Property Market Highlights
- Average Scottish house prices dip for the first time in three years
- ESPC’s CEO says current market bears little resemblance to 2009
- Buyer demand remains positive with strong sales activity and relatively quick selling times for properties in Scotland
Average House Prices in Scotland Fall for First Time in Three Years
It’s hard to believe that it is almost a year since the UK Government’s ill-fated “Mini Budget” that caused huge ripples in the mortgage market and a significant spike in the cost of borrowing for most house buyers. Since then, we have seen Bank of England “base rate” hikes on an almost monthly basis and mortgage product rates remaining stubbornly high. After 12 years of almost continuous house price growth, bizarrely accelerated by the Covid pandemic, are we now experiencing the correction that so many people have been waiting for?
The Insider reported late last month that Scottish house prices have dipped taken a dive for the first time in three years.
According to the recent Residential Market Survey conducted by the Royal Institution of Chartered Surveyors (RICS), a net balance of -9% of respondents revealed that property prices fell significantly over the last three months – the first time Scotland’s price balance has been in the negative since June 2020, when Government-enforced restrictions fettered the market due to the COVID-19 pandemic.
The Guardian reported that UK house prices fell at the fastest rate since 2009 in August 2023.
According to Nationwide Building Society, property prices dropped by 5.3% last month compared to the same period in 2022 – the biggest annual decline in 14 years. According to the lender, average UK house prices are roughly £14,500 lower than in 2022, while mortgage approval rates have likewise declined by a fifth compared to the pre-pandemic period.
It’s of course important to view these statistics in context. Scottish house prices hit a record high in 2022, surpassing the £200,000 mark for the first time in August last year. After a couple of years of artificial economic stimulus due to Covid, a cooling of the market was almost inevitable.
It’s important to bear in mind that, due to a combination of abnormally low interest rates and very high demand versus supply of properties to the market, properties have for years now been selling for several percentage points above what Chartered Surveyors believe that the properties are actually worth, in other words the Home Report valuation. In many cases, a drop of 5% in the selling price versus this time last year will still mean that the property is selling for its true value.
We often advise our clients on looking at the “cost to change” versus the absolute cost of property. In other words, if you are selling and buying in the same market conditions, whatever you are buying will be similarly affected as the property that you are selling.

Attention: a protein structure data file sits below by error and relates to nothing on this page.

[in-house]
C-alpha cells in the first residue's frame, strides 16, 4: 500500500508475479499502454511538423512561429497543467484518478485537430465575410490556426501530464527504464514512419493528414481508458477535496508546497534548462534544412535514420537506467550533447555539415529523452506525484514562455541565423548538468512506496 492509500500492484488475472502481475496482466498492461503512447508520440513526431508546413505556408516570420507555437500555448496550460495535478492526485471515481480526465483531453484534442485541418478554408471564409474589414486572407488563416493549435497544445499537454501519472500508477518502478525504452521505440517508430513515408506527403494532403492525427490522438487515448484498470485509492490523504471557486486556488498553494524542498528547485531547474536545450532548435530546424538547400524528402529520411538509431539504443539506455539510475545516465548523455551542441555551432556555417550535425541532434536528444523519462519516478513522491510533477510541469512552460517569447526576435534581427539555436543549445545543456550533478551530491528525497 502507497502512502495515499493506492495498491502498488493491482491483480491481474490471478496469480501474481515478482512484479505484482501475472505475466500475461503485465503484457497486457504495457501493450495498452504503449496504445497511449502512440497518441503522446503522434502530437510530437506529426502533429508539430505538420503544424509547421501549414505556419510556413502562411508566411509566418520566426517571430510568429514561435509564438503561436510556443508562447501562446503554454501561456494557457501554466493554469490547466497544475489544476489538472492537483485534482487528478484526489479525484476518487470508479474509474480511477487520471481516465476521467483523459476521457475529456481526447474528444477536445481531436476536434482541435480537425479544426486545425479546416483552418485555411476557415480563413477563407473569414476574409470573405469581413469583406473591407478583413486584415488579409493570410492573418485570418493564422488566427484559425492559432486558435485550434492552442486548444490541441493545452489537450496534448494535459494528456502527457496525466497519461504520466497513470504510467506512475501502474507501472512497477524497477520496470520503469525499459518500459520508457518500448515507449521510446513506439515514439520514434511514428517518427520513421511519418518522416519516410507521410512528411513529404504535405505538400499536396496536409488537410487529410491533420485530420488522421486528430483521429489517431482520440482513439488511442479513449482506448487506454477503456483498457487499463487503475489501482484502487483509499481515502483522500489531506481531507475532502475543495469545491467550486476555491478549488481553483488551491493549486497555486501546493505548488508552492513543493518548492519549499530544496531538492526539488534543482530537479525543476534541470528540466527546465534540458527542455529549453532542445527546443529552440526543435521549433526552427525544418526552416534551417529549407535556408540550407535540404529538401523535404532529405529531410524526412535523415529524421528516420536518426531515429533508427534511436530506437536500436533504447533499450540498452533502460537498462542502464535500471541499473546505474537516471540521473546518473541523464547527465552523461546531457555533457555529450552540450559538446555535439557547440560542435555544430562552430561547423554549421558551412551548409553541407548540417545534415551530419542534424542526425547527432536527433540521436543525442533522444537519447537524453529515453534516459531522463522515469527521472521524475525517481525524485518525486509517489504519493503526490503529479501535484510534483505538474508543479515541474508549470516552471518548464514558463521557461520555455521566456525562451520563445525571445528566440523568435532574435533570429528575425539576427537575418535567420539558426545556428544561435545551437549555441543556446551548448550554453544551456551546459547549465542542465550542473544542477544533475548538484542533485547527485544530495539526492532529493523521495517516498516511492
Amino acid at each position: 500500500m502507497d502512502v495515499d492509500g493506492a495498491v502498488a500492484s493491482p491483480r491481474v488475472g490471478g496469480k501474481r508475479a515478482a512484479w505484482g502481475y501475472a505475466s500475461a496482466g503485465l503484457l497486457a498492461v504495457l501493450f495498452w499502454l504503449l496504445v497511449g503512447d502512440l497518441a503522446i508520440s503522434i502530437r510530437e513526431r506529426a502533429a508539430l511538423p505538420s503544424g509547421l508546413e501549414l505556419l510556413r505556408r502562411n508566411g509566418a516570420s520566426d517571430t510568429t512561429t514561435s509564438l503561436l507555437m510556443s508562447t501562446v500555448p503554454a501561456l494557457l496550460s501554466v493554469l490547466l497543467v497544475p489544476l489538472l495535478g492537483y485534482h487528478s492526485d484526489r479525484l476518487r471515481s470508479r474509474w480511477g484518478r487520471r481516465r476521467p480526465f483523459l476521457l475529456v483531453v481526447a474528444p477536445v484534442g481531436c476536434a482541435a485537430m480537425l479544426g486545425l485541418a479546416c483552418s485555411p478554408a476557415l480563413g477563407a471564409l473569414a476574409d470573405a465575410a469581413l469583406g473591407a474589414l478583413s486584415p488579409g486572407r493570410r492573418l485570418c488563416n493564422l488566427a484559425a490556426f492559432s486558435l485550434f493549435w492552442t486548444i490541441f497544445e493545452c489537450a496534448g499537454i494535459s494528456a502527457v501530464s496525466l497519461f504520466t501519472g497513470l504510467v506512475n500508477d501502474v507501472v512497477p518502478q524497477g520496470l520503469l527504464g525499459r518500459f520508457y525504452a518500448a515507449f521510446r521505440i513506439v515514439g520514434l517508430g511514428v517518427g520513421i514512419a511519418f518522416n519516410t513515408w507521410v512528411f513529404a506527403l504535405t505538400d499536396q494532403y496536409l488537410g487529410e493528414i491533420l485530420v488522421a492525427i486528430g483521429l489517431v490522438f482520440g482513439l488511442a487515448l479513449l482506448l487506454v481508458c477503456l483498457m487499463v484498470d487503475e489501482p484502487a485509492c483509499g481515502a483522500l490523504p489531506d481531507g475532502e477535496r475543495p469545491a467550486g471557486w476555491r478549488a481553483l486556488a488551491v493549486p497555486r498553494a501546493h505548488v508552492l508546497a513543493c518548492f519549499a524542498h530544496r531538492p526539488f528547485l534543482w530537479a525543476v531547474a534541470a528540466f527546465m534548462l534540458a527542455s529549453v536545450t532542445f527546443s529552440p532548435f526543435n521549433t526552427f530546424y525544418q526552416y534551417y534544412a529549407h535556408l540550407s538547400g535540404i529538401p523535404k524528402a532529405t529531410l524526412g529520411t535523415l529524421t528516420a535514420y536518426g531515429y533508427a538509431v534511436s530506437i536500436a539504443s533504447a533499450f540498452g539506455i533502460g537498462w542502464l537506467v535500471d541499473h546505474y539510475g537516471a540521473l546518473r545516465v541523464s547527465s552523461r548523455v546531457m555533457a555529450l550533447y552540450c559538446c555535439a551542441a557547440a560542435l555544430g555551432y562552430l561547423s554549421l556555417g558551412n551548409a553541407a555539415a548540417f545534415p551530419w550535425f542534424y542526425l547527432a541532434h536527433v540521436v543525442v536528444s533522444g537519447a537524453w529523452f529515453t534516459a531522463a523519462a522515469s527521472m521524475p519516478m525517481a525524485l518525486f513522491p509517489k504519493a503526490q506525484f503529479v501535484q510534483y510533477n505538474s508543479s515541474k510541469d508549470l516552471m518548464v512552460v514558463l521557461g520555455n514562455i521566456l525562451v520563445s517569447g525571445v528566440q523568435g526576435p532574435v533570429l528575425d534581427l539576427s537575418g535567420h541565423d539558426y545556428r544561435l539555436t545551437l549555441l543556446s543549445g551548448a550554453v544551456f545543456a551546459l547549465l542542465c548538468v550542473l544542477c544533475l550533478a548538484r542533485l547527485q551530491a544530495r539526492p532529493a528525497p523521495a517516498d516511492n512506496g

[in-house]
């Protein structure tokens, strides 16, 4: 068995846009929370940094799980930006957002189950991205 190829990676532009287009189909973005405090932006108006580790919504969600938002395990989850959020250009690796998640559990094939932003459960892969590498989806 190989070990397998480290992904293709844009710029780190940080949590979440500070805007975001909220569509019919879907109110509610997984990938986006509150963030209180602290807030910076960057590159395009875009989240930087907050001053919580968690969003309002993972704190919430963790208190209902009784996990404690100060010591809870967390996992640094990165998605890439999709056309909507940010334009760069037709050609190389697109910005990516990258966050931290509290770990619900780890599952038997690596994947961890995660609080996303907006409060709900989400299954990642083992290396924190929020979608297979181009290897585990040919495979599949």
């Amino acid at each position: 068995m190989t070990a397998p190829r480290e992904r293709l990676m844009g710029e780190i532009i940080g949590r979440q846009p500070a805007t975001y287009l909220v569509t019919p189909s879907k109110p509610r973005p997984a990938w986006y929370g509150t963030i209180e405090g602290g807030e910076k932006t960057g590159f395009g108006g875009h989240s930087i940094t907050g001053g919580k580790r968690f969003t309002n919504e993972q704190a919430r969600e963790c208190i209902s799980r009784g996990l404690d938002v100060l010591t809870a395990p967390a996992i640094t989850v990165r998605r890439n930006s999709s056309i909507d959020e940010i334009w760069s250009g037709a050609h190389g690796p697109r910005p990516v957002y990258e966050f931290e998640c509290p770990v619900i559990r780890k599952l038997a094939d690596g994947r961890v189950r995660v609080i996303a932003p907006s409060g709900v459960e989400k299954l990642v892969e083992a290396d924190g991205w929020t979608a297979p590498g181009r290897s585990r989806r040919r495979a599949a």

ESPC’s CEO Says Current Market Bears Little Resemblance to 2009
Any drop in house prices will of course turn people’s minds towards the last time there was any sort of significant negative movement in Scottish house prices, the 2009 property market crash. So, is the relatively gentle dip experienced in the past few months similar to a crash that took place against a backdrop of global, economic meltdown and the collapse of the banking sector?
ESPC’s CEO, Paul Hilton, argues there is plenty to be optimistic about and suggests that any such comparisons are unfounded.
Data compiled by ESPC this month shows many significant differences between 2009 and 2023. The average property price in Scotland in 2009 was £195,455, while the average selling price in 2023 currently sits at £278,008 (at the time of writing). Moreover, when we look at how long homes sat on the market, we see that it took an average of 85 days to close a sale in 2009 compared to just 22 days in 2023.
But ESPC argues that the most significant difference is seen when we compare the number of properties available for a fixed price in 2009 with today, which, Hilton asserts, is a method that many sellers opt for when seeking a quick sale – something we would reasonably see more of if people are looking to avoid soaring mortgage repayments. So far in 2023, just 970 properties have been listed as ‘fixed price’, while in 2009, a far more significant 3,631 homes were put on the market using this method.
Concluding that there is little similarity between market conditions in 2009 and 2023, Hilton states:
“While inflation and mortgage rates have been at the forefront of discussions around the housing market for almost a year now, there are arguments that inflation has now peaked. This may well mean that the worst is now behind us, and things will gradually begin to improve – welcome news for first-time buyers, homeowners, and investors alike… While things have been harder for many, and while the frenzy of the immediate post-pandemic years has calmed substantially, the Scottish housing market is still performing well, and buying property, whilst not necessarily an easy thing for many, remains an aspiration that can be achieved.”
You can view ESPC’s full findings here.